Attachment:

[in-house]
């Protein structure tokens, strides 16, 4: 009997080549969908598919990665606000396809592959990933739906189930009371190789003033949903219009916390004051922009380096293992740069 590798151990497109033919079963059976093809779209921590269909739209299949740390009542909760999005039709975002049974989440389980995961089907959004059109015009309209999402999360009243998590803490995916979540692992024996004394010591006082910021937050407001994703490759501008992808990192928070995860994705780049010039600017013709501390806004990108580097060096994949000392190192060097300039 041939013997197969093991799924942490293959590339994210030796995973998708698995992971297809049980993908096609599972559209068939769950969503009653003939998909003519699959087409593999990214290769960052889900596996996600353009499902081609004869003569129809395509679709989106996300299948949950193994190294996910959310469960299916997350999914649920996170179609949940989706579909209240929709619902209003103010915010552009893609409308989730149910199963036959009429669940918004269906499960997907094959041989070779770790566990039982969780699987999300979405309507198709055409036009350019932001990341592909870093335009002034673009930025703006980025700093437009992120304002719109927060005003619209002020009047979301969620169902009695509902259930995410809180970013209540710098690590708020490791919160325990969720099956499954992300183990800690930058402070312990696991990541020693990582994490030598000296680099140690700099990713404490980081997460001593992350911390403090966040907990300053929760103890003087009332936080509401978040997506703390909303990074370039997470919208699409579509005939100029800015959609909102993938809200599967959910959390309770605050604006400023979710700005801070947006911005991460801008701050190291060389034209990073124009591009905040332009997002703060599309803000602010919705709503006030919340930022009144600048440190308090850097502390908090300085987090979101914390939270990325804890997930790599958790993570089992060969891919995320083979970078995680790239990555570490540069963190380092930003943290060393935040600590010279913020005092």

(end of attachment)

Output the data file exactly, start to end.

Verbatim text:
[in-house]
């Protein structure tokens, strides 16, 4: 009997080549969908598919990665606000396809592959990933739906189930009371190789003033949903219009916390004051922009380096293992740069 590798151990497109033919079963059976093809779209921590269909739209299949740390009542909760999005039709975002049974989440389980995961089907959004059109015009309209999402999360009243998590803490995916979540692992024996004394010591006082910021937050407001994703490759501008992808990192928070995860994705780049010039600017013709501390806004990108580097060096994949000392190192060097300039 041939013997197969093991799924942490293959590339994210030796995973998708698995992971297809049980993908096609599972559209068939769950969503009653003939998909003519699959087409593999990214290769960052889900596996996600353009499902081609004869003569129809395509679709989106996300299948949950193994190294996910959310469960299916997350999914649920996170179609949940989706579909209240929709619902209003103010915010552009893609409308989730149910199963036959009429669940918004269906499960997907094959041989070779770790566990039982969780699987999300979405309507198709055409036009350019932001990341592909870093335009002034673009930025703006980025700093437009992120304002719109927060005003619209002020009047979301969620169902009695509902259930995410809180970013209540710098690590708020490791919160325990969720099956499954992300183990800690930058402070312990696991990541020693990582994490030598000296680099140690700099990713404490980081997460001593992350911390403090966040907990300053929760103890003087009332936080509401978040997506703390909303990074370039997470919208699409579509005939100029800015959609909102993938809200599967959910959390309770605050604006400023979710700005801070947006911005991460801008701050190291060389034209990073124009591009905040332009997002703060599309803000602010919705709503006030919340930022009144600048440190308090850097502390908090300085987090979101914390939270990325804890997930790599958790993570089992060969891919995320083979970078995680790239990555570490540069963190380092930003943290060393935040600590010279913020005092």